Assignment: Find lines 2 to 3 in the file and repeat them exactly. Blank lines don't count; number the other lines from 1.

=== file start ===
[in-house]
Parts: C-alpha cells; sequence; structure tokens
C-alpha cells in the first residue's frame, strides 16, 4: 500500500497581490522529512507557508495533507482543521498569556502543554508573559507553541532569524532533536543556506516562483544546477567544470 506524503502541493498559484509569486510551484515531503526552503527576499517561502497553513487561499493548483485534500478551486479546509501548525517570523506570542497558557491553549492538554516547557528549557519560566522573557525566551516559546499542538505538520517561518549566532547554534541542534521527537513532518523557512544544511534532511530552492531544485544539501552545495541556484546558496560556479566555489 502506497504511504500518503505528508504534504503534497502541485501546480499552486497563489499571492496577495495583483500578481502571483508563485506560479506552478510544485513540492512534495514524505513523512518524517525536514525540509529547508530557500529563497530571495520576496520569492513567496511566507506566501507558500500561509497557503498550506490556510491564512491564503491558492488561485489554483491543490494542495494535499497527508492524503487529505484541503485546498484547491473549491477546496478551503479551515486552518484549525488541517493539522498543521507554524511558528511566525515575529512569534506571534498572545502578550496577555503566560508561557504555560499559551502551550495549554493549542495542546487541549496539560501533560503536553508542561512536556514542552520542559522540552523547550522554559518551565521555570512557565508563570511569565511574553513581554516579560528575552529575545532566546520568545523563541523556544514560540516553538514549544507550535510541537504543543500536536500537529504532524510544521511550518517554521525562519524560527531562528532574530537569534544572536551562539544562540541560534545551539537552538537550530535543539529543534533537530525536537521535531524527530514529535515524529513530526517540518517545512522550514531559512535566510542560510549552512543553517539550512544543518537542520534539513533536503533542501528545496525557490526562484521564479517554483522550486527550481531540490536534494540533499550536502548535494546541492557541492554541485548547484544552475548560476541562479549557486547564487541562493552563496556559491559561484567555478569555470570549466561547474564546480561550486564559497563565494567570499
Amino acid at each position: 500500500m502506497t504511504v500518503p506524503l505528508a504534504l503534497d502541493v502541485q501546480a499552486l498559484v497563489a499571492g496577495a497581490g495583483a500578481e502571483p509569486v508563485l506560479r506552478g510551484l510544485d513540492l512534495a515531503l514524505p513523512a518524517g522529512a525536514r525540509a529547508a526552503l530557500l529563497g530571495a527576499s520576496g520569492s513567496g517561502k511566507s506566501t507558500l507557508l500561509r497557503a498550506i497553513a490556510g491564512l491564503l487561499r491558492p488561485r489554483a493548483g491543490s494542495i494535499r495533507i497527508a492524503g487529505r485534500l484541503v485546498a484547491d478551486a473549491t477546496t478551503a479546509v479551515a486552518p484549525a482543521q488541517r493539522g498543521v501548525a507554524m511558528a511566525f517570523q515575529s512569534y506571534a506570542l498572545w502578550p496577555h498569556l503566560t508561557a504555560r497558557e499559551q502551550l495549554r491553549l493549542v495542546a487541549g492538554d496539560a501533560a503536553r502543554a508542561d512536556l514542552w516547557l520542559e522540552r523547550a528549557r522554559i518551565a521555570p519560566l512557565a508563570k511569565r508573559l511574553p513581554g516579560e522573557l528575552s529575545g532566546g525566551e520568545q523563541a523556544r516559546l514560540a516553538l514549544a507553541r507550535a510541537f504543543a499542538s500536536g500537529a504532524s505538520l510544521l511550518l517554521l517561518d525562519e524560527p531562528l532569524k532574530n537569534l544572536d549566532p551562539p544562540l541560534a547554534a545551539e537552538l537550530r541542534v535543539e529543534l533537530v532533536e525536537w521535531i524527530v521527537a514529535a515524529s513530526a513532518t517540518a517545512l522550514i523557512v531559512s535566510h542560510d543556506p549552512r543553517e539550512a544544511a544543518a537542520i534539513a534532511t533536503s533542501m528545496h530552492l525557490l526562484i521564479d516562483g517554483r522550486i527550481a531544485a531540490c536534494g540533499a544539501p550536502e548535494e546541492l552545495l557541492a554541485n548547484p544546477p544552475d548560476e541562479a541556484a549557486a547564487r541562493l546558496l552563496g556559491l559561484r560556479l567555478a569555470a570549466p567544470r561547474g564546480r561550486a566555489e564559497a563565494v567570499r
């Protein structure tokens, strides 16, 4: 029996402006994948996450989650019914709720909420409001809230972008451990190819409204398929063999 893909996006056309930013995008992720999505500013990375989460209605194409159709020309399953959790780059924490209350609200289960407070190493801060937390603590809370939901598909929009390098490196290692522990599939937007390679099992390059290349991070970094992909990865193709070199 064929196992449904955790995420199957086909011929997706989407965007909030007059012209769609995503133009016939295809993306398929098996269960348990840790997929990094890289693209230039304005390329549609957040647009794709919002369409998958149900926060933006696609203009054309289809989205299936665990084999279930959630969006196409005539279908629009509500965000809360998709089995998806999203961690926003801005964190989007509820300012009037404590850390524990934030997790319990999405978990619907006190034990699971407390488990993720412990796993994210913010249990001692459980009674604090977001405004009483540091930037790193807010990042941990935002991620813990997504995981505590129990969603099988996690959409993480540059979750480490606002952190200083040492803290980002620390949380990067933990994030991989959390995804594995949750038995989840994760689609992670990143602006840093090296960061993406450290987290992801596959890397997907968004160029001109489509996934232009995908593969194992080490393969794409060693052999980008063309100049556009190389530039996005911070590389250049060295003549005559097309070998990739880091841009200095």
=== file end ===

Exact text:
Parts: C-alpha cells; sequence; structure tokens
C-alpha cells in the first residue's frame, strides 16, 4: 500500500497581490522529512507557508495533507482543521498569556502543554508573559507553541532569524532533536543556506516562483544546477567544470 506524503502541493498559484509569486510551484515531503526552503527576499517561502497553513487561499493548483485534500478551486479546509501548525517570523506570542497558557491553549492538554516547557528549557519560566522573557525566551516559546499542538505538520517561518549566532547554534541542534521527537513532518523557512544544511534532511530552492531544485544539501552545495541556484546558496560556479566555489 502506497504511504500518503505528508504534504503534497502541485501546480499552486497563489499571492496577495495583483500578481502571483508563485506560479506552478510544485513540492512534495514524505513523512518524517525536514525540509529547508530557500529563497530571495520576496520569492513567496511566507506566501507558500500561509497557503498550506490556510491564512491564503491558492488561485489554483491543490494542495494535499497527508492524503487529505484541503485546498484547491473549491477546496478551503479551515486552518484549525488541517493539522498543521507554524511558528511566525515575529512569534506571534498572545502578550496577555503566560508561557504555560499559551502551550495549554493549542495542546487541549496539560501533560503536553508542561512536556514542552520542559522540552523547550522554559518551565521555570512557565508563570511569565511574553513581554516579560528575552529575545532566546520568545523563541523556544514560540516553538514549544507550535510541537504543543500536536500537529504532524510544521511550518517554521525562519524560527531562528532574530537569534544572536551562539544562540541560534545551539537552538537550530535543539529543534533537530525536537521535531524527530514529535515524529513530526517540518517545512522550514531559512535566510542560510549552512543553517539550512544543518537542520534539513533536503533542501528545496525557490526562484521564479517554483522550486527550481531540490536534494540533499550536502548535494546541492557541492554541485548547484544552475548560476541562479549557486547564487541562493552563496556559491559561484567555478569555470570549466561547474564546480561550486564559497563565494567570499